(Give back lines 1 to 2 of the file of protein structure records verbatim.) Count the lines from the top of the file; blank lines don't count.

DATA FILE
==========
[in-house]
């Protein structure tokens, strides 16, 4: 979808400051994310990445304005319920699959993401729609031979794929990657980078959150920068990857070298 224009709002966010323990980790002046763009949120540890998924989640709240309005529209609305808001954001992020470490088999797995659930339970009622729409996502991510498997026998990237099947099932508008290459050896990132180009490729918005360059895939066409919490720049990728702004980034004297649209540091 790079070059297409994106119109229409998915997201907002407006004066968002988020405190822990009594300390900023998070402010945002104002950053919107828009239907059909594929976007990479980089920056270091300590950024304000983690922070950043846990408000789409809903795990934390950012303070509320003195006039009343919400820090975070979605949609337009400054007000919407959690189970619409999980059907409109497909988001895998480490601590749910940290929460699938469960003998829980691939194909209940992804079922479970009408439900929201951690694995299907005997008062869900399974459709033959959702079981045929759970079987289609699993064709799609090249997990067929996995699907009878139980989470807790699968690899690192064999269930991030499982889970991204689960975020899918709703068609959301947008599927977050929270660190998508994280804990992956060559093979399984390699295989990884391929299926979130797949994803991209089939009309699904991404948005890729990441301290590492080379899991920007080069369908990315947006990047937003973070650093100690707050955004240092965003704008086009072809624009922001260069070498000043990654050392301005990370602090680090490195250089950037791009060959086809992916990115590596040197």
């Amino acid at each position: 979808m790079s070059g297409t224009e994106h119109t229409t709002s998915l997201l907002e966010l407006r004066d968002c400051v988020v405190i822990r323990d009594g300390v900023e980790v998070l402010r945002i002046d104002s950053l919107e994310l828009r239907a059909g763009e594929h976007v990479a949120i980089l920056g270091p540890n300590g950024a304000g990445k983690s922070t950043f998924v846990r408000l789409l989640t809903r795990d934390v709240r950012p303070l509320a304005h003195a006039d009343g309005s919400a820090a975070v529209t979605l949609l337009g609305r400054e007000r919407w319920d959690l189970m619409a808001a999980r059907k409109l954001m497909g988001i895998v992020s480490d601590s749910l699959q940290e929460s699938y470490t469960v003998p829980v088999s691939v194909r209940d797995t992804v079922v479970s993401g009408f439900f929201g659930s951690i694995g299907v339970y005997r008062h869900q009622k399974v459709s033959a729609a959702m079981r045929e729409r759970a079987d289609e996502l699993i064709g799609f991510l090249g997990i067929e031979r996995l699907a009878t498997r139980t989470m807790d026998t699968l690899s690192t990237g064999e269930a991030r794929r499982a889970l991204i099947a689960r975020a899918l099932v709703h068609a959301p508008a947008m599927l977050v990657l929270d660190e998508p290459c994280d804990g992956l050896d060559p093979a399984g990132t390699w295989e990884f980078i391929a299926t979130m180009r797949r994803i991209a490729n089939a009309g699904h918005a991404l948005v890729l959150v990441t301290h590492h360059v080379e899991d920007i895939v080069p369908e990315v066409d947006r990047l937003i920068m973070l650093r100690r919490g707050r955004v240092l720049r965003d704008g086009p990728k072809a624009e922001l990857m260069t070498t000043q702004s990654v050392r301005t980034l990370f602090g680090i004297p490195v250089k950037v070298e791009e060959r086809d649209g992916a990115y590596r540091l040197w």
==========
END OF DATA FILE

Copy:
[in-house]
């Protein structure tokens, strides 16, 4: 979808400051994310990445304005319920699959993401729609031979794929990657980078959150920068990857070298 224009709002966010323990980790002046763009949120540890998924989640709240309005529209609305808001954001992020470490088999797995659930339970009622729409996502991510498997026998990237099947099932508008290459050896990132180009490729918005360059895939066409919490720049990728702004980034004297649209540091 790079070059297409994106119109229409998915997201907002407006004066968002988020405190822990009594300390900023998070402010945002104002950053919107828009239907059909594929976007990479980089920056270091300590950024304000983690922070950043846990408000789409809903795990934390950012303070509320003195006039009343919400820090975070979605949609337009400054007000919407959690189970619409999980059907409109497909988001895998480490601590749910940290929460699938469960003998829980691939194909209940992804079922479970009408439900929201951690694995299907005997008062869900399974459709033959959702079981045929759970079987289609699993064709799609090249997990067929996995699907009878139980989470807790699968690899690192064999269930991030499982889970991204689960975020899918709703068609959301947008599927977050929270660190998508994280804990992956060559093979399984390699295989990884391929299926979130797949994803991209089939009309699904991404948005890729990441301290590492080379899991920007080069369908990315947006990047937003973070650093100690707050955004240092965003704008086009072809624009922001260069070498000043990654050392301005990370602090680090490195250089950037791009060959086809992916990115590596040197």